Chapter 2: The Second Night Quotes

“Many of my best ideas are, in fact, borrowed from my ex-employer or his brother or someone else whom I was driving about. (I confess, Mr. Premier: I am not an original thinker—but I am an original listener.)

Related Characters: Balram Halwai (speaker), Mr. Ashok
Page Number: 39
Explanation and Analysis:

After describing his murder of Ashok at the end of the previous chapter, Balram begins this chapter by stating that he still feels a sense of fondness to his ex-employer. He also explains that many of his entrepreneurial conceits came from Ashok and that this borrowing technique is characteristic of what has allowed him to succeed.

This passage upends the preconception that entrepreneurial success is the result of entirely innovative ideas that are conceived of by a single creator. Instead of seeing the entrepreneur as a solitary genius, Balram believes that real talent lies in listening. Indeed, that one can be “an original listener” implies that listening is not a universal and passive process but rather something that can be done more or less attentively—and in a variety of different ways. The very definition of originality is thus reimagined here, with Balram seeing entrepreneurial brilliance to be a matter of recombining and manifesting the ideas of others.

The ethics of Balram’s behaviors here become increasingly murky. Having already admitted to murder, he now divulges that he has often stolen the intellectual property of others—even of the man that he has killed. Yet Balram does not find this behavior problematic, instead seeing in it further proof of his entrepreneurial brilliance and originality. Thus this passage shows that his moral compass is based on achieving success – financial might, worldly power – rather than personal respect or fairness: For Balram the ability to correctly execute an idea is itself moral. A white tiger, after all, doesn't question itself for killing itself prey.

“Stories of rottenness and corruption are always the best stories, aren’t they?”

Related Characters: Balram Halwai (speaker)
Page Number: 41
Explanation and Analysis:

Balram recounts bringing his father to a hospital across the river from Laxmangahr at which there are no doctors. When a patient explains that the lack stems from the hospital’s corruption, Balram observes the way other people nearby are are interested to listen in to this despicable story.

This passage points out here the odd paradox in which negative, rather than positive, stories compel an audience. One might expect that these hospital-goers are looking for compassion or hope but instead they are drawn to a tale of “corruption” that only further explains the reasons for their lack of hope. Balram makes this comment even during the emotionally awful moment of his father’s death, an occasion that presumably should cause him to be upset and to find the story despicable. But instead, with his entrepreneurial observational skills, he zooms out to watch his own and others’ actions. Balram finds an abstract significance in this scene—and he learns that these awful tales are actually more attractive to an audience.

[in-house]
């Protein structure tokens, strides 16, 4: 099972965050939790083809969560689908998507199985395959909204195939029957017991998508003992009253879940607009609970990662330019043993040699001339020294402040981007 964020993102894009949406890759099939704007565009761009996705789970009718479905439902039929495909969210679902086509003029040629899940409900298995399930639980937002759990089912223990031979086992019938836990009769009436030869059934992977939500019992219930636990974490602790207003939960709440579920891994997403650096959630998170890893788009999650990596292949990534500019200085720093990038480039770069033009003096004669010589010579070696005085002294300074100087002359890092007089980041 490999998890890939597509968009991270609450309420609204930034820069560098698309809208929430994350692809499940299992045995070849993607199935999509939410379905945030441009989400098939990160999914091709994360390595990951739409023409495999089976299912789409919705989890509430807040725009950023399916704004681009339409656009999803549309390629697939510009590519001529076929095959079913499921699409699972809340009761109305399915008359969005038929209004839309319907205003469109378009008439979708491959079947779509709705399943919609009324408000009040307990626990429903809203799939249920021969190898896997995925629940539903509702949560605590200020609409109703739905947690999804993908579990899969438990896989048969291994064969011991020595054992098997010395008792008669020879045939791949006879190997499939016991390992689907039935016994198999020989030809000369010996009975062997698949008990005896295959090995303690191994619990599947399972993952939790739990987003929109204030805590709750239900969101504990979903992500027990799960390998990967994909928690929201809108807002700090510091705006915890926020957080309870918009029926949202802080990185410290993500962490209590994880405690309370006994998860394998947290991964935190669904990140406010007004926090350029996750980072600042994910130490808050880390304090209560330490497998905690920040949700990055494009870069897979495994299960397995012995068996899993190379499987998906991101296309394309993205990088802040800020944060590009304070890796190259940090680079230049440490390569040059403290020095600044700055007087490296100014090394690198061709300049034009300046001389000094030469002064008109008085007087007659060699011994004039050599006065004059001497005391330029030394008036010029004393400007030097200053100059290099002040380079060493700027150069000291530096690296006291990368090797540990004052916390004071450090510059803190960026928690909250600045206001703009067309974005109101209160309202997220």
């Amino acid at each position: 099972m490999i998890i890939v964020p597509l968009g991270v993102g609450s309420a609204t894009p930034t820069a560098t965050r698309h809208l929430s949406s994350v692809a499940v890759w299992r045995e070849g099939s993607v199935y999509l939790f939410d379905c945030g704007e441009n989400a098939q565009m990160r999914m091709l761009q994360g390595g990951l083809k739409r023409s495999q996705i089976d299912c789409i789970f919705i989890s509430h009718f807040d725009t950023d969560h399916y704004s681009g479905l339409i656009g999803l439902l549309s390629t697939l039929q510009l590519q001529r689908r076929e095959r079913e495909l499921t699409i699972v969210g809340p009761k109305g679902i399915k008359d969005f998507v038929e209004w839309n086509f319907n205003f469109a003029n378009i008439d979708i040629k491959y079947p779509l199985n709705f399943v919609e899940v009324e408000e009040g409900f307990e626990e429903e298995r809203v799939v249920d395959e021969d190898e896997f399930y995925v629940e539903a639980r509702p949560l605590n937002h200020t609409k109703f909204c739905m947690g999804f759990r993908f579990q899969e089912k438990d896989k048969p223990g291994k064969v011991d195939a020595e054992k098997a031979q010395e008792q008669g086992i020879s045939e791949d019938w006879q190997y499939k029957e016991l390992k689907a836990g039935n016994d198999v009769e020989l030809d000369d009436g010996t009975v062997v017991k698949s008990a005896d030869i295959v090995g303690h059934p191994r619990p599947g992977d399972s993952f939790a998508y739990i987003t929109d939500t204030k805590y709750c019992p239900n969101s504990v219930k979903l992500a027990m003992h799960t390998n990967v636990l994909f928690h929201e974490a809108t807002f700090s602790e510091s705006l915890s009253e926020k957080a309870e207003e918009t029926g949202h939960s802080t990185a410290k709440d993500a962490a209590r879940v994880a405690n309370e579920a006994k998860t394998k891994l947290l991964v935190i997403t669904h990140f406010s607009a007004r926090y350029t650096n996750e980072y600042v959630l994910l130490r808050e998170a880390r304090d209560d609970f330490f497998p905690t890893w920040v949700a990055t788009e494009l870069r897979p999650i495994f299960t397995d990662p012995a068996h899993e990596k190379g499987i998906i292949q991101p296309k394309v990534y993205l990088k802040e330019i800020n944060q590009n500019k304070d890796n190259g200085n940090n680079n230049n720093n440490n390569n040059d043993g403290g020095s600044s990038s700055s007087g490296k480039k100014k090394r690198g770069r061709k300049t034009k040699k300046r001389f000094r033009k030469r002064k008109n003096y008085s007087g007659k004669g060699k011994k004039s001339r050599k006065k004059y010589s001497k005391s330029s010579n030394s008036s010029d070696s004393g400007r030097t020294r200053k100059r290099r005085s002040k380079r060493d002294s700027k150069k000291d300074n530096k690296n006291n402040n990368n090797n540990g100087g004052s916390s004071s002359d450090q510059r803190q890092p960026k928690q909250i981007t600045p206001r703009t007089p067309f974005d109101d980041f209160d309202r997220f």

Once more, Balram returns to the importance of aesthetics: Just as he said that his ability to notice the beauty of Black Fort signaled his lack of enslavement, Balram believes that the aesthetic quality of “the best stories” redeems their “rottenness and corruption.” After all, the events being recounted by Balram should, by all accounts, be morally despicable to both protagonist and reader—and yet they are deeply enjoyable to both recount and read. The novel thus theorizes its own process of storytelling, in which the reader’s moral compass is seduced and shifted based on the appeal of Balram's narrative.

“That’s the one good thing I’ll say for myself. I’ve always been a big believer in education—especially my own.”

Related Characters: Balram Halwai (speaker)
Page Number: 43
Explanation and Analysis:

Balram begins working for a teashop in Dhanbad and recalls his earlier work at a similar locale in Laxmanghar. He would rarely pay attention to his tasks but rather focus on listening to the conversations—a process he believes aided him with his education.

This passage clarifies the type of education that Balram finds important for an entrepreneur. Instead of succeeding in a formal schooling environment, he assimilates a broad swath of information from various customers at the tea shop. As a result, following instructions in his workplace is deemed unnecessary just as with any type of formal education. Once more, Balram here bucks socially-accepted notions of success in order to defend his unconventional behavior.

That Balram sees his belief in education as “the one good thing I’ll say for myself” indicates that he thinks of himself as a morally culpable person, as someone who has made unscrupulous decisions and therefore one for whom not much could be said. That he is a “believer in education” seems to mark him as more ethical, as this is a laudable perspective to hold; yet when he qualifies this point with “especially my own,” Balram reaffirms his more selfish nature. His interest is ultimately not in the abstract principle of education but rather in how education serves as a means to achieve his own ends.